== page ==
We do that too as a collective as a group in these different initiatives. Each of them have their own unique goals and missions. Some of them I’m in a leadership role, and others I’m just contributing. They each seem to have their own mission style and goal. And the participants have their own entrepreneurial ventures to promote.

There’s another group where it’s her business, but she’s integrated in a community blog. In my case, CareerTrend is separate from the organization, but it obviously becomes aligned with these organizations and they feed each other.

Being in the career management/talent management around leadership space, how do you see career management and leadership overlapping? How do they fit together? Or do you? You want to see some results and you’re trying to help people put the results of what they’ve done in their resume and their information about themselves that they release to the world. Where I was going with this original question was: I think a big part of career management, to me, is actually having done what you wish everybody thought you did. Having the results to show for those kinds of things.

I recently had 3 clients, back-to-back, come to the table ready for what I call “the interview.” As part of my process with executives, I have my clients go through a rigorous process that involves a lot of heavy lifting on their part. Once they’re done with that, we go over their high-level, over-arching accomplishments as leaders and try to break them out into stories that aren’t so heavy that the reader gets lost. We think about what it is about their leadership style that sets them apart. I’m thinking in particular about a client who was aspiring towards companies that have a double-profit-margin focus – it’s where the company considers both financial and social consequences for their arriving at their business decisions. You don’t want to dilute the resume with social causes, but you want to blend that in a way to attract the kind of leadership opportunities that they desire. And then pull in their past record to show that they’ve been there, done that. Most people are proud of their stories but they’re so close to them, they forget the level and breadth of what they’ve done because they’ve moved onto the next strategic initiative.

Do you see any changes in what people are looking for in a job, or in a candidate, or how they present themselves?

I am. I am seeing more people come to me who say, “I really want to make a difference.” There is a lot of hard reality talk involved. Sometimes they’re in the midst of career coaching and they’re fighting that battle: Can I make a difference and make a living? Are they willing to make the sacrifice? There is a lot of internal struggle. There is no easy answer to that, for most people. Also, companies, I see, in the position descriptions, looking for a certain sort of person – mentioning ethics and integrity. I see more of that message.

When I was first Twittering last spring and summer, I was following people who were talking about leadership, and then invited them to join the LinkedIn group. We seem to have found a group of people who are passionate about making a positive difference, and not just talking about leadership. We are all challenged by the same thing: Not just doing this to make a buck.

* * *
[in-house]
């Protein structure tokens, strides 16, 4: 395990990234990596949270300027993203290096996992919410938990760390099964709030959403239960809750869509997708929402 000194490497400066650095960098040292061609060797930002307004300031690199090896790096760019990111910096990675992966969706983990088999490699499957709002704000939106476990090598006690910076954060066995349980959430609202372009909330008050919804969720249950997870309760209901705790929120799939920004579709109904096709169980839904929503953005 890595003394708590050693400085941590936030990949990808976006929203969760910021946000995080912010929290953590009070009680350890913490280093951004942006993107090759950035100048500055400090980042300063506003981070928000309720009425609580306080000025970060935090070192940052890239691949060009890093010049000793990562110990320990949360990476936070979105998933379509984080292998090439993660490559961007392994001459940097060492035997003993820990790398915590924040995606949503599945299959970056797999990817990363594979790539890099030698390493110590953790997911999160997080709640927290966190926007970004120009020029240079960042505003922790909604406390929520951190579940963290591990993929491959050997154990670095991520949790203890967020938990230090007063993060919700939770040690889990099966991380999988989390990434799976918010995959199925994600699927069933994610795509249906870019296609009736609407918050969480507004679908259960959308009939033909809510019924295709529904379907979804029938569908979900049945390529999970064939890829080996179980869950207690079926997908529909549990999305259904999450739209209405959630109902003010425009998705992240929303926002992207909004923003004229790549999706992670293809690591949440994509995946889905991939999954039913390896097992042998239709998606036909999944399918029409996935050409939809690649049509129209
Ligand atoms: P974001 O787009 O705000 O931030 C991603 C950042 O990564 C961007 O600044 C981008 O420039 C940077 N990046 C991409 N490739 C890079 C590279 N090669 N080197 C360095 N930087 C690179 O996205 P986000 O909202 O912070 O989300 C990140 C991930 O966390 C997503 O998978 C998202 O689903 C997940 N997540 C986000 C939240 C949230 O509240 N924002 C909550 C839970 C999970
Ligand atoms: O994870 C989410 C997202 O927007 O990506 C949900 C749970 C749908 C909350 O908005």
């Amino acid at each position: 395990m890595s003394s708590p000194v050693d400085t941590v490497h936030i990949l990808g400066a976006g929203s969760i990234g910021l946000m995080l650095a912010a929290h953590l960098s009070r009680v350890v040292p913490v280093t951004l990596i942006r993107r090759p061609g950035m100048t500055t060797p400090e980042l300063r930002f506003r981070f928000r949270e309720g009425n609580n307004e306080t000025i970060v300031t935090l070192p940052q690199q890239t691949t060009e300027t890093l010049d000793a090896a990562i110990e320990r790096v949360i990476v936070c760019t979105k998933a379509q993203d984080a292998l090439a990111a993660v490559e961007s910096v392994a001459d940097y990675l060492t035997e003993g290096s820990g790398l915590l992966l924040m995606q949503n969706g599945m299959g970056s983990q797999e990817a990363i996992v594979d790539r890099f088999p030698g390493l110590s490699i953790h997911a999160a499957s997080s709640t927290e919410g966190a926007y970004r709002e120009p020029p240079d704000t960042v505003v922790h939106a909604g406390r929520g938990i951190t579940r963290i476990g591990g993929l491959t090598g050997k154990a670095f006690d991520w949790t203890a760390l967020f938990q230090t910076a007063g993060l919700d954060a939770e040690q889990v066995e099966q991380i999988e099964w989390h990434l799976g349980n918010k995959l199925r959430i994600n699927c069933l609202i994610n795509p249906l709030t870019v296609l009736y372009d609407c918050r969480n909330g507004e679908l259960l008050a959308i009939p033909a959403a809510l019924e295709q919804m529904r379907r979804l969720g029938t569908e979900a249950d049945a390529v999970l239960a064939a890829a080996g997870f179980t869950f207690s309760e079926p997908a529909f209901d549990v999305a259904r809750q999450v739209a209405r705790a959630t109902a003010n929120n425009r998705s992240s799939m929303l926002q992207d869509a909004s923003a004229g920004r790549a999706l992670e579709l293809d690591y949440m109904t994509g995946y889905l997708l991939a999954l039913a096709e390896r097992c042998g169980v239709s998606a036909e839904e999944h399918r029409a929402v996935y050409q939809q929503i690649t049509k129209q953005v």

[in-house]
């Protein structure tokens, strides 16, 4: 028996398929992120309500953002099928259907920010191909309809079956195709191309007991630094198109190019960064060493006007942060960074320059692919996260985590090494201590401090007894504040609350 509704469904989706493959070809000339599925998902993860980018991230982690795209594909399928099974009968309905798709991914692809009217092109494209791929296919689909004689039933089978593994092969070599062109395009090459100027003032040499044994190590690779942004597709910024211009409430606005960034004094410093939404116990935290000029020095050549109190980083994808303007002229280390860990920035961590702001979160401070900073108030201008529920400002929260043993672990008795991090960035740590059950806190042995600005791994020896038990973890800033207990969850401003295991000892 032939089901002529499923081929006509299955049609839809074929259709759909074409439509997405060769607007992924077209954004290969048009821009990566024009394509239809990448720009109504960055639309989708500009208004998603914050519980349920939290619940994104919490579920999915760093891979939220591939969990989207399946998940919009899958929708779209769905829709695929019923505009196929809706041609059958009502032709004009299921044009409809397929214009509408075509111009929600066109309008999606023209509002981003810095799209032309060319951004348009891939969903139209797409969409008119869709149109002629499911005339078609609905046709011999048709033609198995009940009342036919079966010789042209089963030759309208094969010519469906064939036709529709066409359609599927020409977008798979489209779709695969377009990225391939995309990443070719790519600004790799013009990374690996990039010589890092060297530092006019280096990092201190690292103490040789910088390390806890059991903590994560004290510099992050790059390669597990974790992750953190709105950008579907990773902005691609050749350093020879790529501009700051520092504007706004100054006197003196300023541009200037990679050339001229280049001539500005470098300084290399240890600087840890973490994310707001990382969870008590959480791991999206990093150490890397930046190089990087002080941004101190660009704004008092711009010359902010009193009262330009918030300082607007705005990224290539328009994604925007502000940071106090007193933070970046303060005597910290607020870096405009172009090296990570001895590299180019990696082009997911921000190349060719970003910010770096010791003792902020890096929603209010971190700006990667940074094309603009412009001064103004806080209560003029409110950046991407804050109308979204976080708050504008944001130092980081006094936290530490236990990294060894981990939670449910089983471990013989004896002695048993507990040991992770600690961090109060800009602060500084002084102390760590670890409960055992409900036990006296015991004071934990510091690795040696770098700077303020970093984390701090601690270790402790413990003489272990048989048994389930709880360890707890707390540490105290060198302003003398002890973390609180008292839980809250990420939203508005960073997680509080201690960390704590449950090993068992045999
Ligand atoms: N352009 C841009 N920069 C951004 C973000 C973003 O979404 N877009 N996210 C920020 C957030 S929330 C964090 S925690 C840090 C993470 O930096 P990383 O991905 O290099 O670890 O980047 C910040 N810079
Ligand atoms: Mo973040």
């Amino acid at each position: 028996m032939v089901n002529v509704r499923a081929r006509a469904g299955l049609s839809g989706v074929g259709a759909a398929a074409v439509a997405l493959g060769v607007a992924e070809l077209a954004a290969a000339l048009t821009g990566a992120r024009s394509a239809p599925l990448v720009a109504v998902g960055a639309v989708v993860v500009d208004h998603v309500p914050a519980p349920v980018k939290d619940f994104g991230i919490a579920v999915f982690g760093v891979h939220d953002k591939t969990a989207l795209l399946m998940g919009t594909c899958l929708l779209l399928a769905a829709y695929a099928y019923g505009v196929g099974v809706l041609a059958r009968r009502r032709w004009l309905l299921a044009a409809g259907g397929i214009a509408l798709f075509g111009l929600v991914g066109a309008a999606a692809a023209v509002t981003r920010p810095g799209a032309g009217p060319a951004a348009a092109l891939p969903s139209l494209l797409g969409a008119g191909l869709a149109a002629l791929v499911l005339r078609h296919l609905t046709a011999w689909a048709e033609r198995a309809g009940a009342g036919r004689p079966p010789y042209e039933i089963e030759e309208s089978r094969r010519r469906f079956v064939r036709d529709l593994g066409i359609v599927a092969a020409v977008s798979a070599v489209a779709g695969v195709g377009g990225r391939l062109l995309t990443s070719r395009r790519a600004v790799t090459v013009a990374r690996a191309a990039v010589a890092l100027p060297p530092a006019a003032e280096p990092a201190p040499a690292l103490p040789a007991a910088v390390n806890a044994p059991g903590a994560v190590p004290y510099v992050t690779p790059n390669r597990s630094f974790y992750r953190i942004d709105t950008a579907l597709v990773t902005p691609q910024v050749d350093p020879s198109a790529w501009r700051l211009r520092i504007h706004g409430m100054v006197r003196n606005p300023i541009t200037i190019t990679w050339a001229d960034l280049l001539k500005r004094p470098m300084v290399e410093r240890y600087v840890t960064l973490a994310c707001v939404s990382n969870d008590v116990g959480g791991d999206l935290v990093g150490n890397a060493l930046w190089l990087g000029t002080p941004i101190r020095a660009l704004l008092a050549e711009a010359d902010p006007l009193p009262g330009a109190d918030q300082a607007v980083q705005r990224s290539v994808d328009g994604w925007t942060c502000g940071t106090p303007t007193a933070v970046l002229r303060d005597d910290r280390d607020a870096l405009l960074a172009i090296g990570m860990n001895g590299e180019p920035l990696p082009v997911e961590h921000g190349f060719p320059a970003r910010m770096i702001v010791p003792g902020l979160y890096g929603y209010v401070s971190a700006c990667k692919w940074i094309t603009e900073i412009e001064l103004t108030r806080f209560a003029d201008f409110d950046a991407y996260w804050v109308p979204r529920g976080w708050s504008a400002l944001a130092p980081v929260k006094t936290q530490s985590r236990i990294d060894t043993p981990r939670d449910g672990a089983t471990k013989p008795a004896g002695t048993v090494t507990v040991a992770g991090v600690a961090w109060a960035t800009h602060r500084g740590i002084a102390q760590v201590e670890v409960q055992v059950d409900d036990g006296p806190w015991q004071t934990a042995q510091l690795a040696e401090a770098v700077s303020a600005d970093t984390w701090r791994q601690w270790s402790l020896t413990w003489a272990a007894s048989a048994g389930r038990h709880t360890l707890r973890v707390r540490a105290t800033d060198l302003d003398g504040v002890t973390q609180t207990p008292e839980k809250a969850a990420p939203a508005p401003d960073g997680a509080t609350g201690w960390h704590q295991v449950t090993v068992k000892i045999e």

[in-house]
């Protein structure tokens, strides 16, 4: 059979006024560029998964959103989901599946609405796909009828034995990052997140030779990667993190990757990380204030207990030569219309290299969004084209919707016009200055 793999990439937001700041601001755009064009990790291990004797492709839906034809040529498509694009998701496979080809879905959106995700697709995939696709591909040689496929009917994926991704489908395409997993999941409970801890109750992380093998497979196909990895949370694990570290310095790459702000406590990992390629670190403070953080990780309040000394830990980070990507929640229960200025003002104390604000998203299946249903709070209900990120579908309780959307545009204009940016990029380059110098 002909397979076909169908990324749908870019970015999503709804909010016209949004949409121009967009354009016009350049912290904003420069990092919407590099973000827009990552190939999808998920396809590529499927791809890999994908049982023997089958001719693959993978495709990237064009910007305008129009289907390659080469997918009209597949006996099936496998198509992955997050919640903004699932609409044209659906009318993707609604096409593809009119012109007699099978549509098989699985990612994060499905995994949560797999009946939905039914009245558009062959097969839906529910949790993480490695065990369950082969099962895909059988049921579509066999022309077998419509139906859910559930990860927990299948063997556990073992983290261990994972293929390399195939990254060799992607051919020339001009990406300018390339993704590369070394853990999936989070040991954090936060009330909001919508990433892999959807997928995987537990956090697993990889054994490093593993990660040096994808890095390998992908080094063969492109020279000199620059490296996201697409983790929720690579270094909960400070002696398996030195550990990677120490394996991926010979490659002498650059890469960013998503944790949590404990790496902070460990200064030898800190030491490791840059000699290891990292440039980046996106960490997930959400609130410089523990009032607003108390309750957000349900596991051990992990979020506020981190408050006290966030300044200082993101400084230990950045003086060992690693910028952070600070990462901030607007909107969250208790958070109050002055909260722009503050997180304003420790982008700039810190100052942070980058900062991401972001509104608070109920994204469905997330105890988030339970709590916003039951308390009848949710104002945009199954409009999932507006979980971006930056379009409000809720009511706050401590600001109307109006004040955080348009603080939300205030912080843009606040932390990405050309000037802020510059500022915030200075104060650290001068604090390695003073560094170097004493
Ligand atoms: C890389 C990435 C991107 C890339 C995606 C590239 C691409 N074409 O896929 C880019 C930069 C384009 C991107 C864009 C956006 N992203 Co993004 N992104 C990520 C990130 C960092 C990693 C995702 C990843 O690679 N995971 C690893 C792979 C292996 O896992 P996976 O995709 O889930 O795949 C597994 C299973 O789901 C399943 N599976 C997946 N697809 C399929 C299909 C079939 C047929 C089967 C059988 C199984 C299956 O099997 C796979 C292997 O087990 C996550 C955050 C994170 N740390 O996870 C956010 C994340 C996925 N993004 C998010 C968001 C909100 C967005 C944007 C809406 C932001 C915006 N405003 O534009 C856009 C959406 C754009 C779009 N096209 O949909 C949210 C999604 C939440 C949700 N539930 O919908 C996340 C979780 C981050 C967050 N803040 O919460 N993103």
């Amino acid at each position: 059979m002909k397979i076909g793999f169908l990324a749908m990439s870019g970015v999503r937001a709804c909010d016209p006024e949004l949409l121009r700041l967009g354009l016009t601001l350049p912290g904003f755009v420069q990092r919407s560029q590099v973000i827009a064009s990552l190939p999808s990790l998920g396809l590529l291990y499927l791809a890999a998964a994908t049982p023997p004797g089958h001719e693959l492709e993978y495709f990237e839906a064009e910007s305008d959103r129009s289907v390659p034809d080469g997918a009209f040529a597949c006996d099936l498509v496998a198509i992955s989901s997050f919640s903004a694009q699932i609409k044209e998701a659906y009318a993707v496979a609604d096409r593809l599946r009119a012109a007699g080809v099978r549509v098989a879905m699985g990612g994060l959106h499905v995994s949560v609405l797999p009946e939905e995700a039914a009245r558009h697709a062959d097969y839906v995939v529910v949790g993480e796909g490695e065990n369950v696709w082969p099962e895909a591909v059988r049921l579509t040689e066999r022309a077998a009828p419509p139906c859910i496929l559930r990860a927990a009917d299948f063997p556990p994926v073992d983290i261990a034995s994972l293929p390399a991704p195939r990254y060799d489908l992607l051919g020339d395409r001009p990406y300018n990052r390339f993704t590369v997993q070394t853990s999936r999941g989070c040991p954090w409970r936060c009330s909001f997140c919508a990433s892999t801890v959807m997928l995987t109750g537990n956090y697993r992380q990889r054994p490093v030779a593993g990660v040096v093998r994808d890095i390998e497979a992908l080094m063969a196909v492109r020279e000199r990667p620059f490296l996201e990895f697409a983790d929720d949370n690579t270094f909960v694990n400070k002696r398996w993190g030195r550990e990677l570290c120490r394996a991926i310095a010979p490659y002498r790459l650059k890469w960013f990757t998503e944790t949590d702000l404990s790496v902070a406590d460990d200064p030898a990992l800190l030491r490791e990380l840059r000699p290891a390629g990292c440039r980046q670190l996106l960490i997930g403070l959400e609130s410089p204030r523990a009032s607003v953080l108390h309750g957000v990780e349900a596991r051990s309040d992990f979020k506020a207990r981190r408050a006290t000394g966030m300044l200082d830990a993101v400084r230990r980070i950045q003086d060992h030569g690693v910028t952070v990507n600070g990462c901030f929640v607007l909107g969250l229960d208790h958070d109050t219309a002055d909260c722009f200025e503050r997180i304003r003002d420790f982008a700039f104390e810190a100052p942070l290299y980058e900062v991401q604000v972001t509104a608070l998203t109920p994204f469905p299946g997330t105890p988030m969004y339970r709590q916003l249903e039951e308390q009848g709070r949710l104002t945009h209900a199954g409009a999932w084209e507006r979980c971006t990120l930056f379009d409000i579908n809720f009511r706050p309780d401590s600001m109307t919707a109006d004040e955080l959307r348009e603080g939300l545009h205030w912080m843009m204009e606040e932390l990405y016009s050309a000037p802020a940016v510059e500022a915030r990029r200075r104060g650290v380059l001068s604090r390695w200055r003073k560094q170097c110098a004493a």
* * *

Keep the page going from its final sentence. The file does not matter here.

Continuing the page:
I’m hearing that more. I’m hearing more people coming to me, this year than last, who are saying, I’m not in fear of my job ending, but they’re just really tired and it’s as simple as not being thanked or appreciated. I’m hearing it more than I ever have in my 13 years, and it’s not just about the money. The people I work with, the leaders, the ones I really learn from, speak to that. And they speak with such conviction about what has helped them rise to where they are. They want their teams, or the people that report to them, or they collaborate with, to feel that they are the heart of the company; that they’re not just being dictated to.

Most recently, I was surprised to hear one of my clients describe one or two opportunities that she passed up on, or even left a role, where she was asked to go against her own value system. And I think that’s a good example. I’m still learning from her “how to be” when push comes to shove.

One thing I’m noticing, in my own perspective, is that a lot of us see the emptiness of just pursuing money all the time, or just pursuing trying to be one of the people who hit the home run when the company makes its mint, or whatever. As the group of people who don’t get to hit the home run gets larger, we just get tired of that, so we start saying, “What do I really want to do?” I think built into all of us is a desire is to make a dent bigger than we are. Like Steve Jobs’ quote about making a ding, or a dent in the universe. I think we’d like the impression, when our pebble hits the metal, I’d like the dent that it leaves to be bigger than it was.

That’s a good analogy. Another gentleman I’ve been working with has a long career in HR. We wrote his biography recently, which usually gives me a sense beyond their resume of their personal side. He and several others I’ve written for in that way, has been a common thread of being brought up in a situation where they didn’t have a lot, and worked hard, and had a customer service ethic, and achieved this – but they wanted to leave a mark, and make something better than when they came in. It’s hopeful to hear that with some of the bad that surrounds us, if we focus on the good, and those people, then there is a lot of pebbles gathering together to make a difference.

How did you get involved in this, from the beginning?